Of the 15,000 people Los Angeles County expected to house in hotel rooms through Project Roomkey, only around 4,100 people have received shelter. A new report details reasons given by hotels that were expected to participate for why they ultimately did not do so, with one reporting that it feared offering rooms to unhoused people during the pandemic might have an adverse “impact on the brand.”
Project Roomkey was one of a series of programs developed by officials in the early days of pandemic, intended to provide shelter for L.A.’s most medically vulnerable unhoused people. The concept was to lease rooms in local hotels—many of which were already empty or near-empty during stay-at-home orders—to give the individuals a space to quarantine. The hotels would be paid around $95 to $120 per night for each room.
The new report, requested by L.A. City Council Members Mike Bonin and Marqueece Harris-Dawson, looks specifically at hotels in Los Angeles that received taxpayer assistance for their construction or sit on property formerly owned by the city, the Los Angeles Times reports.
Sixteen hotels are listed in the report as having been approached by officials about participating in Project Roomkey but not doing so. Of that 16, several were simply deemed ineligible due to logistical factors or were already participating in other programs, such as offering their rooms for medical staff and first responders.
Four hotels–Doubletree, Omni, Sheraton, and Miyako–either stated no reason for not participating, or “expressed concerns about impact on the brand.”
At the Biltmore, a deal was scuttled when an unnamed entity that is a major customer of the hotel said it would stop booking rooms in the future if the hotel participated. The Biltmore offered rooms to LAPD officers instead.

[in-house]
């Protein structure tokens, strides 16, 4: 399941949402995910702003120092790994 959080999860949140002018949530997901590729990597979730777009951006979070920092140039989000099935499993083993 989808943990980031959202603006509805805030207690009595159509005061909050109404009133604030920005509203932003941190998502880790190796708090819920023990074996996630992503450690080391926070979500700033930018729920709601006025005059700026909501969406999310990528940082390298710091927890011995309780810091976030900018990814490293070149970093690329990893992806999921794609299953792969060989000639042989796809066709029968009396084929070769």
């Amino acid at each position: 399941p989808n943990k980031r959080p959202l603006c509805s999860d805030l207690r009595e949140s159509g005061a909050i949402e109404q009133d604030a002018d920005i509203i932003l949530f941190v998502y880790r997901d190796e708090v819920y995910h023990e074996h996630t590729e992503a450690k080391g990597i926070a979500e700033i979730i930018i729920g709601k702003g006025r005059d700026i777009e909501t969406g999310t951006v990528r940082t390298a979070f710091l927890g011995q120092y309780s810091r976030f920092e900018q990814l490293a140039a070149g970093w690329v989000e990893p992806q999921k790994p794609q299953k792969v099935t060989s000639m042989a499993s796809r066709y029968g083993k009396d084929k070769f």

Jon Vein, president of L.A.’s tourism board and the person tasked with working out deals for hotels to participate in Project Roomkey, told the Times that most of the hotels were “trying to the do the right thing” and cooperated where possible—but he described other entities involved as “bad actors.”
While he did not offer specific names, Vein told the paper about a financier that threatened to pull out of one hotel if they participated, and another company which operates multiple hotels where managers made it “very clear they did not want any of the hotels they managed to house homeless people.”
A lack of enthusiasm is not the only reason Project Roomkey fell short of its goals, some say. A representative for the Hotel Association of Los Angeles told the Times that many hotels found the contracting process to participate to be complicated, and felt they were not provided answers on a number of matters–even as basic as when the project would end and they could resume normal bookings.
“The broader issue that this helps inform is, why hasn’t Project Roomkey been more successful?” Councilmember Bonin said of the report. “Is it unwillingness on the part of the hotels? … Too much bureaucracy? Too many rules? And honestly, it sounds like all of the above.”